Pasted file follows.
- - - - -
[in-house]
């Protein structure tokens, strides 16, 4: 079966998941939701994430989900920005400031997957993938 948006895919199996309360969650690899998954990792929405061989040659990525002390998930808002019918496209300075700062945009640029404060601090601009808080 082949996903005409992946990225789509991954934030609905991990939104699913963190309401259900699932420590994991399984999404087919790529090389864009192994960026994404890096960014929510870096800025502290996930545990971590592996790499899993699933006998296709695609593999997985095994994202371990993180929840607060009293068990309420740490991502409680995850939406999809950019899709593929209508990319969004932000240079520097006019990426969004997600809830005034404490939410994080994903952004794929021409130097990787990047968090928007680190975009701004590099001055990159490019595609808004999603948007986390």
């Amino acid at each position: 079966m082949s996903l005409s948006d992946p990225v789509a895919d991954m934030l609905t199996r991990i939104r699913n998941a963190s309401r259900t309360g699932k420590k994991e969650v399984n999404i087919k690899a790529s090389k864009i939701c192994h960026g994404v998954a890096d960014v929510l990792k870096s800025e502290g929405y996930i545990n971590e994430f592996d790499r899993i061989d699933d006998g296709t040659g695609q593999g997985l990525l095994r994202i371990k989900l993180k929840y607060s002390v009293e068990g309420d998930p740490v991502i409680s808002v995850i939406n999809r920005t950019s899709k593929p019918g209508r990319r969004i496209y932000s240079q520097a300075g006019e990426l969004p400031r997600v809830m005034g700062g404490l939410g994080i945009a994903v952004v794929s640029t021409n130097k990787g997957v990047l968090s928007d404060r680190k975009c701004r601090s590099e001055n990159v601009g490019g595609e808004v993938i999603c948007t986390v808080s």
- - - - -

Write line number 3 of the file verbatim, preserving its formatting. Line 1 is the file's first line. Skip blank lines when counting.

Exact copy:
């Amino acid at each position: 079966m082949s996903l005409s948006d992946p990225v789509a895919d991954m934030l609905t199996r991990i939104r699913n998941a963190s309401r259900t309360g699932k420590k994991e969650v399984n999404i087919k690899a790529s090389k864009i939701c192994h960026g994404v998954a890096d960014v929510l990792k870096s800025e502290g929405y996930i545990n971590e994430f592996d790499r899993i061989d699933d006998g296709t040659g695609q593999g997985l990525l095994r994202i371990k989900l993180k929840y607060s002390v009293e068990g309420d998930p740490v991502i409680s808002v995850i939406n999809r920005t950019s899709k593929p019918g209508r990319r969004i496209y932000s240079q520097a300075g006019e990426l969004p400031r997600v809830m005034g700062g404490l939410g994080i945009a994903v952004v794929s640029t021409n130097k990787g997957v990047l968090s928007d404060r680190k975009c701004r601090s590099e001055n990159v601009g490019g595609e808004v993938i999603c948007t986390v808080s």